Marcus C. Seay - Page 3

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               Summary judgment is intended to expedite litigation and                
          avoid unnecessary and expensive trials and may be granted where             
          there is no genuine issue of material fact and a decision may be            
          rendered as a matter of law.  Rule 121(a) and (b); Fla. Peach               
          Corp. v. Commissioner, 90 T.C. 678, 681 (1988).  The moving party           
          bears the burden of proving that there is no genuine issue of               
          material fact, and factual inferences are viewed in a light most            
          favorable to the nonmoving party.  Craig v. Commissioner, 119               
          T.C. 252, 260 (2002); Dahlstrom v. Commissioner, 85 T.C. 812, 821           
          (1985); Jacklin v. Commissioner, 79 T.C. 340, 344 (1982).  The              
          party opposing summary judgment must set forth specific facts               
          that show a genuine question of material fact exists and may not            
          rely merely on allegations or denials in the pleadings.  Grant              
          Creek Water Works, Ltd. v. Commissioner, 91 T.C. 322, 325 (1988);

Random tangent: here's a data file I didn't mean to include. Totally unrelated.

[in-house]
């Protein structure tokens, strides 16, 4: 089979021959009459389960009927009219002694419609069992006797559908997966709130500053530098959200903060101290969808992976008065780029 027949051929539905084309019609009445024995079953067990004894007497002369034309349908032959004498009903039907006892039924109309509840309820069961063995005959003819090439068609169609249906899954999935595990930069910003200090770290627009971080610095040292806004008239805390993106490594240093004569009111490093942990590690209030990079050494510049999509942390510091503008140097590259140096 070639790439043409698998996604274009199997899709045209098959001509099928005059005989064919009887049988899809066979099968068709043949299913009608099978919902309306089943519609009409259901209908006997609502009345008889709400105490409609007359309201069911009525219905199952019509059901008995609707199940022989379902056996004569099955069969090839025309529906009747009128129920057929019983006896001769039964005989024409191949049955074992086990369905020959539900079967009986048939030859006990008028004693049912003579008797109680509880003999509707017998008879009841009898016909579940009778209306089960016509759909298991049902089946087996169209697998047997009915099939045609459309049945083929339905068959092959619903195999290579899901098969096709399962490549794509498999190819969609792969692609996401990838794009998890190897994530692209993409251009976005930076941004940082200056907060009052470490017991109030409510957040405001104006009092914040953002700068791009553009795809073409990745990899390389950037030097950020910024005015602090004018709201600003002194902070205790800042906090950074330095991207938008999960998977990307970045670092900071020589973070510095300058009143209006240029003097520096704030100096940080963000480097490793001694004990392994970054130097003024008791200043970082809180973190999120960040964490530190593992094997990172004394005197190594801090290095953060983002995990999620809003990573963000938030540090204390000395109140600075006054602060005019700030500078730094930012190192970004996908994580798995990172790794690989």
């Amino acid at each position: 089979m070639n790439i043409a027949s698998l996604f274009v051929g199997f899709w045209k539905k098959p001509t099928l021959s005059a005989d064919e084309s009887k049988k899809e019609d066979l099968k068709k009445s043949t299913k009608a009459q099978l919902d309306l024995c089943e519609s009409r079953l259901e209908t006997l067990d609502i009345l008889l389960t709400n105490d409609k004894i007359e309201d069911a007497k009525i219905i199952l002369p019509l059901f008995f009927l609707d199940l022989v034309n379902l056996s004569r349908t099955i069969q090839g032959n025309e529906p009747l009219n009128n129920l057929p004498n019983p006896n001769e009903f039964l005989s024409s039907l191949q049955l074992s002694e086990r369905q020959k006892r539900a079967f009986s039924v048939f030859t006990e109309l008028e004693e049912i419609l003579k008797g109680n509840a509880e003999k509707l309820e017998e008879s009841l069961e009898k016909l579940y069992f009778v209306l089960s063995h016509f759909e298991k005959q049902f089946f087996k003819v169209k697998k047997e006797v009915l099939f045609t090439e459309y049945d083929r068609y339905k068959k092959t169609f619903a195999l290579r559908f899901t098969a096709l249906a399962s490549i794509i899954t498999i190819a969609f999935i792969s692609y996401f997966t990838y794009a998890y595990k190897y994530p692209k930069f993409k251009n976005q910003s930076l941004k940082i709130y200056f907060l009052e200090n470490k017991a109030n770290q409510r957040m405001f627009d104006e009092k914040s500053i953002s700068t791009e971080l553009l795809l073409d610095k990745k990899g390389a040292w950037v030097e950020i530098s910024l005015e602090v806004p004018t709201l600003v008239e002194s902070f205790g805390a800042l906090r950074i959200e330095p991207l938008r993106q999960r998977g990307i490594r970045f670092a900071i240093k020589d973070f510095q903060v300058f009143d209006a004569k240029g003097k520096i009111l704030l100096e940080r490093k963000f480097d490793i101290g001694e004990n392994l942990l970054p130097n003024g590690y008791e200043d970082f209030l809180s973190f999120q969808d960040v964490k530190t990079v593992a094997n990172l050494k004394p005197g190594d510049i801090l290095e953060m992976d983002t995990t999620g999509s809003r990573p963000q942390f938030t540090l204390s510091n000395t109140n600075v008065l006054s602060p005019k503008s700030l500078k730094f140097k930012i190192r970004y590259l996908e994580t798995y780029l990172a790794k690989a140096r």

Casanova Co. v. Commissioner, 87 T.C. 214, 217 (1986).                      
               Petitioner has not set forth specific facts showing the                
          existence of a genuine issue of material fact.  Petitioner                  
          contends that the records of petitioner’s income subpoenaed from            
          the payers by respondent were not properly admitted under the               
          Federal Rules of Evidence.  Petitioner’s contention is without              
          merit.  What petitioner fails to understand is that the amounts             
          of his income for the years in issue in the instant case have               
          been deemed admitted.  At no time in the instant case did                   

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